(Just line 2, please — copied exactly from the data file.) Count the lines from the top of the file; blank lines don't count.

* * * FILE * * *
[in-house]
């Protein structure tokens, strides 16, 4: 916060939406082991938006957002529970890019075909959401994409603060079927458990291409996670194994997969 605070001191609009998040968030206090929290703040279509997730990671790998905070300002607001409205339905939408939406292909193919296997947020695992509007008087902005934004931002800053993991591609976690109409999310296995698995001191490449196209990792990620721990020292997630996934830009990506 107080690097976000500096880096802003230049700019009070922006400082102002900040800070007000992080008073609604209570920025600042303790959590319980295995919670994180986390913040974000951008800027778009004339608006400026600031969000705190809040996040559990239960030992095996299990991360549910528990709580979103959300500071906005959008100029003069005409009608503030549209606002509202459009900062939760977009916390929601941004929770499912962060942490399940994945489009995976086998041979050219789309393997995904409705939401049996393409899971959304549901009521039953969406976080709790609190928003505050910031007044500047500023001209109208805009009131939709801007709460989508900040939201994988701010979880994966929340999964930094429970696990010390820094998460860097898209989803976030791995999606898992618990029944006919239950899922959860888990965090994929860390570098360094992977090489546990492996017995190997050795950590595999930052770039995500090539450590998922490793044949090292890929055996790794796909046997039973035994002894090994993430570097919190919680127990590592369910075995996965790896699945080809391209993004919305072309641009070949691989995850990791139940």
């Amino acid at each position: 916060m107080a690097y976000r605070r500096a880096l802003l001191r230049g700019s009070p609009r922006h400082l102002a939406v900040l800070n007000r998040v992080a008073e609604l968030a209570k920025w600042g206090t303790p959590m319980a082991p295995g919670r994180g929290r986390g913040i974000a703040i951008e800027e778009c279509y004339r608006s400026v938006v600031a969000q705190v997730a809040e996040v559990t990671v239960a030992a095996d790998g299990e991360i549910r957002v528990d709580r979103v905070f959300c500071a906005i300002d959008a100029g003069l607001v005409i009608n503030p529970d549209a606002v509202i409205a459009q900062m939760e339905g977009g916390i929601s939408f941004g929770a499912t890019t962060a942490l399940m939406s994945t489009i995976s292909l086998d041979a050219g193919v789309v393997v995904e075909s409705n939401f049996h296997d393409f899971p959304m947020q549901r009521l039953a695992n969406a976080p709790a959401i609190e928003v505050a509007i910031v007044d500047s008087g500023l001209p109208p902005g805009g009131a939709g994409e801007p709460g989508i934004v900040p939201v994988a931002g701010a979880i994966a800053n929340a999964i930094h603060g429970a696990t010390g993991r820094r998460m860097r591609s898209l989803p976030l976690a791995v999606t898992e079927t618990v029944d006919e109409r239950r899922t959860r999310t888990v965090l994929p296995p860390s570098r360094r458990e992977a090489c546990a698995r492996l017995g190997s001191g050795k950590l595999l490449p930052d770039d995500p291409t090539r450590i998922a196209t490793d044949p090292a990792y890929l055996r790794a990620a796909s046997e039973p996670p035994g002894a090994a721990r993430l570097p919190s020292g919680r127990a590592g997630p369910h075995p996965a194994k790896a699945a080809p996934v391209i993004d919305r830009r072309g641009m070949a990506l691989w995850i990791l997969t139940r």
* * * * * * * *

């Protein structure tokens, strides 16, 4: 916060939406082991938006957002529970890019075909959401994409603060079927458990291409996670194994997969 605070001191609009998040968030206090929290703040279509997730990671790998905070300002607001409205339905939408939406292909193919296997947020695992509007008087902005934004931002800053993991591609976690109409999310296995698995001191490449196209990792990620721990020292997630996934830009990506 107080690097976000500096880096802003230049700019009070922006400082102002900040800070007000992080008073609604209570920025600042303790959590319980295995919670994180986390913040974000951008800027778009004339608006400026600031969000705190809040996040559990239960030992095996299990991360549910528990709580979103959300500071906005959008100029003069005409009608503030549209606002509202459009900062939760977009916390929601941004929770499912962060942490399940994945489009995976086998041979050219789309393997995904409705939401049996393409899971959304549901009521039953969406976080709790609190928003505050910031007044500047500023001209109208805009009131939709801007709460989508900040939201994988701010979880994966929340999964930094429970696990010390820094998460860097898209989803976030791995999606898992618990029944006919239950899922959860888990965090994929860390570098360094992977090489546990492996017995190997050795950590595999930052770039995500090539450590998922490793044949090292890929055996790794796909046997039973035994002894090994993430570097919190919680127990590592369910075995996965790896699945080809391209993004919305072309641009070949691989995850990791139940």